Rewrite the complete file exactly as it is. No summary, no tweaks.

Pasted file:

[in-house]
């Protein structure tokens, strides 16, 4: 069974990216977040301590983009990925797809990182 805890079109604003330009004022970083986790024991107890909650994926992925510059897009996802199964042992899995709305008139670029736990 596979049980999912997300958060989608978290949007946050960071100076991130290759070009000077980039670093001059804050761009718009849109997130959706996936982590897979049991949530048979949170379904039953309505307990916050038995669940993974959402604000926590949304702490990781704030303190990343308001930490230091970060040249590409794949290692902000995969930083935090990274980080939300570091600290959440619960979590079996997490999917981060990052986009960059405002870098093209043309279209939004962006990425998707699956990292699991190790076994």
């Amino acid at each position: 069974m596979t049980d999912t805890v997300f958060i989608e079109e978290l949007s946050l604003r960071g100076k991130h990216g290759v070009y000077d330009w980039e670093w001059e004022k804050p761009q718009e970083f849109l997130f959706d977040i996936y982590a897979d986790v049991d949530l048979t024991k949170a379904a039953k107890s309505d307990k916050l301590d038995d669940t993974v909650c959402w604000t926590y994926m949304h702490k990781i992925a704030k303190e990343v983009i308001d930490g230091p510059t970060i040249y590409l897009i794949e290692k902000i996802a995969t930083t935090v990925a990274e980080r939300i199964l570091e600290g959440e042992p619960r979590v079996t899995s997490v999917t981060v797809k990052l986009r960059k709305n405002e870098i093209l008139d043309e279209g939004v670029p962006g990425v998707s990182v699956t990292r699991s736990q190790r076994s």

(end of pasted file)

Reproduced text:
[in-house]
């Protein structure tokens, strides 16, 4: 069974990216977040301590983009990925797809990182 805890079109604003330009004022970083986790024991107890909650994926992925510059897009996802199964042992899995709305008139670029736990 596979049980999912997300958060989608978290949007946050960071100076991130290759070009000077980039670093001059804050761009718009849109997130959706996936982590897979049991949530048979949170379904039953309505307990916050038995669940993974959402604000926590949304702490990781704030303190990343308001930490230091970060040249590409794949290692902000995969930083935090990274980080939300570091600290959440619960979590079996997490999917981060990052986009960059405002870098093209043309279209939004962006990425998707699956990292699991190790076994």
């Amino acid at each position: 069974m596979t049980d999912t805890v997300f958060i989608e079109e978290l949007s946050l604003r960071g100076k991130h990216g290759v070009y000077d330009w980039e670093w001059e004022k804050p761009q718009e970083f849109l997130f959706d977040i996936y982590a897979d986790v049991d949530l048979t024991k949170a379904a039953k107890s309505d307990k916050l301590d038995d669940t993974v909650c959402w604000t926590y994926m949304h702490k990781i992925a704030k303190e990343v983009i308001d930490g230091p510059t970060i040249y590409l897009i794949e290692k902000i996802a995969t930083t935090v990925a990274e980080r939300i199964l570091e600290g959440e042992p619960r979590v079996t899995s997490v999917t981060v797809k990052l986009r960059k709305n405002e870098i093209l008139d043309e279209g939004v670029p962006g990425v998707s990182v699956t990292r699991s736990q190790r076994s």